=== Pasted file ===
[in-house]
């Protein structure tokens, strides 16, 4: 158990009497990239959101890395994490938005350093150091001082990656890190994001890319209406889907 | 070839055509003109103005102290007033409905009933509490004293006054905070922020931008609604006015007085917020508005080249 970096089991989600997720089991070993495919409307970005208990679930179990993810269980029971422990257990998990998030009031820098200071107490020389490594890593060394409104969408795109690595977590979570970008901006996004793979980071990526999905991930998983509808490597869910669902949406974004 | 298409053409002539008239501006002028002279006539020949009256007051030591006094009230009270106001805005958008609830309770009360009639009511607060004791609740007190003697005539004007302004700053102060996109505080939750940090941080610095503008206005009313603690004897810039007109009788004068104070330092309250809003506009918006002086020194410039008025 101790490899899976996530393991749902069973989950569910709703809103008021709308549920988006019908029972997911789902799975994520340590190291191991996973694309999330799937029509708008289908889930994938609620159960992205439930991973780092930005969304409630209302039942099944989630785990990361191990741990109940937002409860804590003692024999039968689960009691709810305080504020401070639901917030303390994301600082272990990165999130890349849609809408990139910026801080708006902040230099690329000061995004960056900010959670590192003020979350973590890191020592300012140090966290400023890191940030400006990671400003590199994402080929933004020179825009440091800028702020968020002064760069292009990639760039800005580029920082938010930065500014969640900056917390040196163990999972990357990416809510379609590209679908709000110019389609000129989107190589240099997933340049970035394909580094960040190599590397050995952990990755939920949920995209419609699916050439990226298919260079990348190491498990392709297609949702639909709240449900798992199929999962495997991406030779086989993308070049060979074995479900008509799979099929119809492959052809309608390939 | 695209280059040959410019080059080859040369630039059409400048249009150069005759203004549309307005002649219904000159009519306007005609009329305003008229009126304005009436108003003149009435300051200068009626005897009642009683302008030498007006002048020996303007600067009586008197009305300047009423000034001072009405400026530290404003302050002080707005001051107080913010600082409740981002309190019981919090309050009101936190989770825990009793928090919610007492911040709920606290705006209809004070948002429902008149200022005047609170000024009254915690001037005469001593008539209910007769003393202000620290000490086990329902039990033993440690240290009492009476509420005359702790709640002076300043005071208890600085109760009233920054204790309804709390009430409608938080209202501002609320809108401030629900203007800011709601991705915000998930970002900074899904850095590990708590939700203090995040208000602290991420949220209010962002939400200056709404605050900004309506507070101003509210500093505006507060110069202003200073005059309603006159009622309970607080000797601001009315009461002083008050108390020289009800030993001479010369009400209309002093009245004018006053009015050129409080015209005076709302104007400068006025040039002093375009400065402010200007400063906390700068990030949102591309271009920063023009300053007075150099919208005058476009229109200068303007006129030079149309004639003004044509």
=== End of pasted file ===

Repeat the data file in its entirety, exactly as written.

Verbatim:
[in-house]
């Protein structure tokens, strides 16, 4: 158990009497990239959101890395994490938005350093150091001082990656890190994001890319209406889907 | 070839055509003109103005102290007033409905009933509490004293006054905070922020931008609604006015007085917020508005080249 970096089991989600997720089991070993495919409307970005208990679930179990993810269980029971422990257990998990998030009031820098200071107490020389490594890593060394409104969408795109690595977590979570970008901006996004793979980071990526999905991930998983509808490597869910669902949406974004 | 298409053409002539008239501006002028002279006539020949009256007051030591006094009230009270106001805005958008609830309770009360009639009511607060004791609740007190003697005539004007302004700053102060996109505080939750940090941080610095503008206005009313603690004897810039007109009788004068104070330092309250809003506009918006002086020194410039008025 101790490899899976996530393991749902069973989950569910709703809103008021709308549920988006019908029972997911789902799975994520340590190291191991996973694309999330799937029509708008289908889930994938609620159960992205439930991973780092930005969304409630209302039942099944989630785990990361191990741990109940937002409860804590003692024999039968689960009691709810305080504020401070639901917030303390994301600082272990990165999130890349849609809408990139910026801080708006902040230099690329000061995004960056900010959670590192003020979350973590890191020592300012140090966290400023890191940030400006990671400003590199994402080929933004020179825009440091800028702020968020002064760069292009990639760039800005580029920082938010930065500014969640900056917390040196163990999972990357990416809510379609590209679908709000110019389609000129989107190589240099997933340049970035394909580094960040190599590397050995952990990755939920949920995209419609699916050439990226298919260079990348190491498990392709297609949702639909709240449900798992199929999962495997991406030779086989993308070049060979074995479900008509799979099929119809492959052809309608390939 | 695209280059040959410019080059080859040369630039059409400048249009150069005759203004549309307005002649219904000159009519306007005609009329305003008229009126304005009436108003003149009435300051200068009626005897009642009683302008030498007006002048020996303007600067009586008197009305300047009423000034001072009405400026530290404003302050002080707005001051107080913010600082409740981002309190019981919090309050009101936190989770825990009793928090919610007492911040709920606290705006209809004070948002429902008149200022005047609170000024009254915690001037005469001593008539209910007769003393202000620290000490086990329902039990033993440690240290009492009476509420005359702790709640002076300043005071208890600085109760009233920054204790309804709390009430409608938080209202501002609320809108401030629900203007800011709601991705915000998930970002900074899904850095590990708590939700203090995040208000602290991420949220209010962002939400200056709404605050900004309506507070101003509210500093505006507060110069202003200073005059309603006159009622309970607080000797601001009315009461002083008050108390020289009800030993001479010369009400209309002093009245004018006053009015050129409080015209005076709302104007400068006025040039002093375009400065402010200007400063906390700068990030949102591309271009920063023009300053007075150099919208005058476009229109200068303007006129030079149309004639003004044509």